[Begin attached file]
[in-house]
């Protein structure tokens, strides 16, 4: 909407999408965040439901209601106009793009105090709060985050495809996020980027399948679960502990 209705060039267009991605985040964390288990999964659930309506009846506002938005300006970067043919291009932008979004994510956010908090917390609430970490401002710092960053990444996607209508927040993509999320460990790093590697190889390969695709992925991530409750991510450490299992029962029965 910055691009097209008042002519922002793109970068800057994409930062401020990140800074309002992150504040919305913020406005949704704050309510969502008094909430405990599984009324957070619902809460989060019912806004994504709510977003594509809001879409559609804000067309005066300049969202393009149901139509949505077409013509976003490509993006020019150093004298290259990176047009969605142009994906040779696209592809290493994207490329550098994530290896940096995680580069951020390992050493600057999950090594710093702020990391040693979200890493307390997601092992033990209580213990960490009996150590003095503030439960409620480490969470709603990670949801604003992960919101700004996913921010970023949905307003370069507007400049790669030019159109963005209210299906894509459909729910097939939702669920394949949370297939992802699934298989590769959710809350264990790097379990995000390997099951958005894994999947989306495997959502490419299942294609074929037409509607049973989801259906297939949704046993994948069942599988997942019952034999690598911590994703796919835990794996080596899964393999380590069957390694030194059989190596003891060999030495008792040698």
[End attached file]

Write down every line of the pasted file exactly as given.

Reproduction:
[in-house]
């Protein structure tokens, strides 16, 4: 909407999408965040439901209601106009793009105090709060985050495809996020980027399948679960502990 209705060039267009991605985040964390288990999964659930309506009846506002938005300006970067043919291009932008979004994510956010908090917390609430970490401002710092960053990444996607209508927040993509999320460990790093590697190889390969695709992925991530409750991510450490299992029962029965 910055691009097209008042002519922002793109970068800057994409930062401020990140800074309002992150504040919305913020406005949704704050309510969502008094909430405990599984009324957070619902809460989060019912806004994504709510977003594509809001879409559609804000067309005066300049969202393009149901139509949505077409013509976003490509993006020019150093004298290259990176047009969605142009994906040779696209592809290493994207490329550098994530290896940096995680580069951020390992050493600057999950090594710093702020990391040693979200890493307390997601092992033990209580213990960490009996150590003095503030439960409620480490969470709603990670949801604003992960919101700004996913921010970023949905307003370069507007400049790669030019159109963005209210299906894509459909729910097939939702669920394949949370297939992802699934298989590769959710809350264990790097379990995000390997099951958005894994999947989306495997959502490419299942294609074929037409509607049973989801259906297939949704046993994948069942599988997942019952034999690598911590994703796919835990794996080596899964393999380590069957390694030194059989190596003891060999030495008792040698």